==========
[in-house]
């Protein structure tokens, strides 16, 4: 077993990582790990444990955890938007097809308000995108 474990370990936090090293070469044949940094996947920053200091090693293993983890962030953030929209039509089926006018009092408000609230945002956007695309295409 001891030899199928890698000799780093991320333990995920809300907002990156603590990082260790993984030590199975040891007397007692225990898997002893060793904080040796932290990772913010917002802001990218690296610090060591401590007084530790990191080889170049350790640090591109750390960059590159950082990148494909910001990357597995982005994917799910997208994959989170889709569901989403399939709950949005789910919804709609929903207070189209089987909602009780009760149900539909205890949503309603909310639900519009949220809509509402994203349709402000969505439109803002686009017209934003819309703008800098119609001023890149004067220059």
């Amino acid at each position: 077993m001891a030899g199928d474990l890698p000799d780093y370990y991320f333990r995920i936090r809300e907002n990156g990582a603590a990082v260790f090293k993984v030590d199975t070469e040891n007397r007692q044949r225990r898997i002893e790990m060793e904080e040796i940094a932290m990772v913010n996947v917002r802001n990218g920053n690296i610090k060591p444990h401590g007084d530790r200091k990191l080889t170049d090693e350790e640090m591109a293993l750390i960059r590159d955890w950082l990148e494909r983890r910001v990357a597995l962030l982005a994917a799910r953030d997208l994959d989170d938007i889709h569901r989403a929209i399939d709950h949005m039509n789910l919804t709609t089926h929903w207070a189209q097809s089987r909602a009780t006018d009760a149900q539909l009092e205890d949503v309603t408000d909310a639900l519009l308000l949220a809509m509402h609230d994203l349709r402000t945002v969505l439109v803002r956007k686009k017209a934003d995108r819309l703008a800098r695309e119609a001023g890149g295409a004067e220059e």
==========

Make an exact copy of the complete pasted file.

[in-house]
């Protein structure tokens, strides 16, 4: 077993990582790990444990955890938007097809308000995108 474990370990936090090293070469044949940094996947920053200091090693293993983890962030953030929209039509089926006018009092408000609230945002956007695309295409 001891030899199928890698000799780093991320333990995920809300907002990156603590990082260790993984030590199975040891007397007692225990898997002893060793904080040796932290990772913010917002802001990218690296610090060591401590007084530790990191080889170049350790640090591109750390960059590159950082990148494909910001990357597995982005994917799910997208994959989170889709569901989403399939709950949005789910919804709609929903207070189209089987909602009780009760149900539909205890949503309603909310639900519009949220809509509402994203349709402000969505439109803002686009017209934003819309703008800098119609001023890149004067220059």
């Amino acid at each position: 077993m001891a030899g199928d474990l890698p000799d780093y370990y991320f333990r995920i936090r809300e907002n990156g990582a603590a990082v260790f090293k993984v030590d199975t070469e040891n007397r007692q044949r225990r898997i002893e790990m060793e904080e040796i940094a932290m990772v913010n996947v917002r802001n990218g920053n690296i610090k060591p444990h401590g007084d530790r200091k990191l080889t170049d090693e350790e640090m591109a293993l750390i960059r590159d955890w950082l990148e494909r983890r910001v990357a597995l962030l982005a994917a799910r953030d997208l994959d989170d938007i889709h569901r989403a929209i399939d709950h949005m039509n789910l919804t709609t089926h929903w207070a189209q097809s089987r909602a009780t006018d009760a149900q539909l009092e205890d949503v309603t408000d909310a639900l519009l308000l949220a809509m509402h609230d994203l349709r402000t945002v969505l439109v803002r956007k686009k017209a934003d995108r819309l703008a800098r695309e119609a001023g890149g295409a004067e220059e």